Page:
Personal organoids could help individualize cancer treatment
Study Title: Individualizing treatment using patient derived organoids, BH3 profiling and microfluidics: A proof of concept in a patient with low-grade serous ovarian carcinoma
Publication: AACR Abstract, Poster Session: Sunday, April 16, 2023, 1:30 pm - 5:00 pm https://www.abstractsonline.com/pp8/#!/10828/presentation/2416
Dana-Farber Cancer Institute author: Elena Ivanova, PhD, Ursula A. Matulonis, MD, Joyce F. Liu, MD, MPH, Anthony Letai, MD, PhD
To date, there are no model or cellular-based systems that are able to predict if an anti-cancer therapy will have efficacy for an individual patient before it is prescribed. Researchers at Dana-Farber are investigating an N-of-1 treatment paradigm in which a patient’s cancer is developed into patient-derived organoids (PDOs), which are 3D cultures of tumor cells from an individual patient. These organoids can then be used to evaluate therapy regimens. This study describes a proof-of-concept of this approach in a patient with a diagnosis of low-grade serous ovarian cancer (LGSC). First, the researchers obtained tumor samples from the patient at the time of surgery, and within 14 days, a PDO model was made from the patient’s tumor tissue. The patient’s personal organoids were then used to test 13 standard and non-standard of care anti-cancer therapies. Tests included BH3 profiling, which determines if the medicine is inducing cell death in the organoid, and a cell viability test that uses 3D microfluidics to determine which cells are alive and which are dead. The tests are performed in sequence, with BH3 profiling done 24 hours after treatment, and then cell viability 6 days later. The organoids showed sensitivity using both tests to two drugs, navitoclax and venetoclax, reducing cell viability by about 90% and showing high scores indicating induction of cell death. They did not show sensitivity to two drugs the patient had already tried with little response.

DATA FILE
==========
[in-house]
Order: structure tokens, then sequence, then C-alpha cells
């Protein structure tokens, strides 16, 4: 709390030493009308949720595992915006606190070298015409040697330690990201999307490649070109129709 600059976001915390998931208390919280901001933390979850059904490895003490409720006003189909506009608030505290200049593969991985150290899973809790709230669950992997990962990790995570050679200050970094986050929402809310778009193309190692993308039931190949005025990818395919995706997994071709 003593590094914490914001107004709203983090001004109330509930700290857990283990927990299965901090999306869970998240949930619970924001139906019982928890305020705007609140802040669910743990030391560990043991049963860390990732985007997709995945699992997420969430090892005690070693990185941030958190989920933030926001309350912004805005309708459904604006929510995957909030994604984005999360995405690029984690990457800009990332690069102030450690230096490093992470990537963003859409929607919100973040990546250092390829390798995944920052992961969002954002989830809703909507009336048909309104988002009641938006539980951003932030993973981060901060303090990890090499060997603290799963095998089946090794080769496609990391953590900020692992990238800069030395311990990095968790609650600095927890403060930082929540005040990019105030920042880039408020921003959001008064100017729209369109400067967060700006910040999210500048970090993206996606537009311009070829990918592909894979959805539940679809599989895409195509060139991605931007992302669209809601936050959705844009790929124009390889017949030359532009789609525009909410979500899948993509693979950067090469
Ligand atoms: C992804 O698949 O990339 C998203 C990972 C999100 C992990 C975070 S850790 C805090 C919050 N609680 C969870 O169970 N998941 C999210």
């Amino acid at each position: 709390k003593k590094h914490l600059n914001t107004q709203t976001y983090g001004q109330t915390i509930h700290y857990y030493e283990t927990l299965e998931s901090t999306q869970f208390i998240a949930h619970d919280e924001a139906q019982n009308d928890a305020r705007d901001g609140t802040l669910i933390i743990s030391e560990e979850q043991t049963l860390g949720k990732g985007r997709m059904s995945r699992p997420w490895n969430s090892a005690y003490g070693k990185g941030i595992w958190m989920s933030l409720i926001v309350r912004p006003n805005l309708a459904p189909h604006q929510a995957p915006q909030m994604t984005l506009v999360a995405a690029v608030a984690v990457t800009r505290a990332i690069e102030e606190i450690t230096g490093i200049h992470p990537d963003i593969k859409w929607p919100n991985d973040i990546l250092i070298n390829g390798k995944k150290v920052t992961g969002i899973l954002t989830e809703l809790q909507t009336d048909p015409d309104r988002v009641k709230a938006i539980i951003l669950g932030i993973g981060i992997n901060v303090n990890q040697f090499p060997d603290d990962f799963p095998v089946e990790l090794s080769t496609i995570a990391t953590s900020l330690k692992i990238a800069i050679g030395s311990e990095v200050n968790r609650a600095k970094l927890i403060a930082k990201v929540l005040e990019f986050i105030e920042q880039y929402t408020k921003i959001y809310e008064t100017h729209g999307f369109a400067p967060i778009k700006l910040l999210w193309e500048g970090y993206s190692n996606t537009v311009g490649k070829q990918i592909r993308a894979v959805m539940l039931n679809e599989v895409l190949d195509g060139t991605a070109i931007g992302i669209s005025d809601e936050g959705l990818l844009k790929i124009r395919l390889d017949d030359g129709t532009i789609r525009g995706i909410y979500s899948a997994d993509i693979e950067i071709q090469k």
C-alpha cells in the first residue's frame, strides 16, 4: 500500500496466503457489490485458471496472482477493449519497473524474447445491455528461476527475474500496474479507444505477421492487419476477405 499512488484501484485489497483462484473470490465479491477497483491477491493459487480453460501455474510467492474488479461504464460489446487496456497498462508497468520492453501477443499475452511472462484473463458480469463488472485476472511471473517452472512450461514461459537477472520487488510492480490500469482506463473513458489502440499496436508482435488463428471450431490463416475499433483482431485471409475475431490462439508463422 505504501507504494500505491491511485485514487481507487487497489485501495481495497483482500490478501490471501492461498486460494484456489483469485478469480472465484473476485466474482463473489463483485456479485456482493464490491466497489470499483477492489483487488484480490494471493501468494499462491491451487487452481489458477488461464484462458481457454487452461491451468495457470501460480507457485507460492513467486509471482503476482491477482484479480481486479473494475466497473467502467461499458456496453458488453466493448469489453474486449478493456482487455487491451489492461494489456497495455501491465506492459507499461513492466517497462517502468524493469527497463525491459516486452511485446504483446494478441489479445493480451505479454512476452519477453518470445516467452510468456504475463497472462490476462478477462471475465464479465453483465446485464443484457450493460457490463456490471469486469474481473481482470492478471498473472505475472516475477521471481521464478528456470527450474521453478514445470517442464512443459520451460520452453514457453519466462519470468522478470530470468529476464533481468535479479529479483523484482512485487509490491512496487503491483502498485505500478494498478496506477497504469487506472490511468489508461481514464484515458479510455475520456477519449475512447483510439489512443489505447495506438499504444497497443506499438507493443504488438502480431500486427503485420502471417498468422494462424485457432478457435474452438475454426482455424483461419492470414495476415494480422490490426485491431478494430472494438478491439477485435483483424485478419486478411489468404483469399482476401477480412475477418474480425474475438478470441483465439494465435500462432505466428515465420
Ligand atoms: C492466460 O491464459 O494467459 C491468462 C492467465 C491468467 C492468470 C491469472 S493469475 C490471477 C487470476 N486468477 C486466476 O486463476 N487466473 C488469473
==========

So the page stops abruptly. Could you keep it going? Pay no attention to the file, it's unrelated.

Low-grade serous ovarian cancer comprises about 10% of ovarian cancers and tends to affect younger women. These tumors are often resistant to standard chemotherapy and sensitive to other medicines, such as hormonal therapy or MEK inhibitors. Thus far, there are no reliable ways to determine which option will work best for an individual patient. An N-of-1 approach that uses a patient’s tumor as a model to test for sensitivity to therapy prior to treatment could help personalize therapy, and testing of additional patients’ cancer samples is underway.
Pan Mass Challenge Team Dedicated to Low-Grade Serous Ovarian Carcinoma
The Nancy Lane Genovese Fund
Fighting Ovarian Cancer from Michael D. Genovese
Jill and Michael Stansky Fund
P50CA240243 Ovarian Cancer SPORE
Breast Cancer Research Fund
Robert and Renée Belfer Family Foundation
Expect Miracles Foundation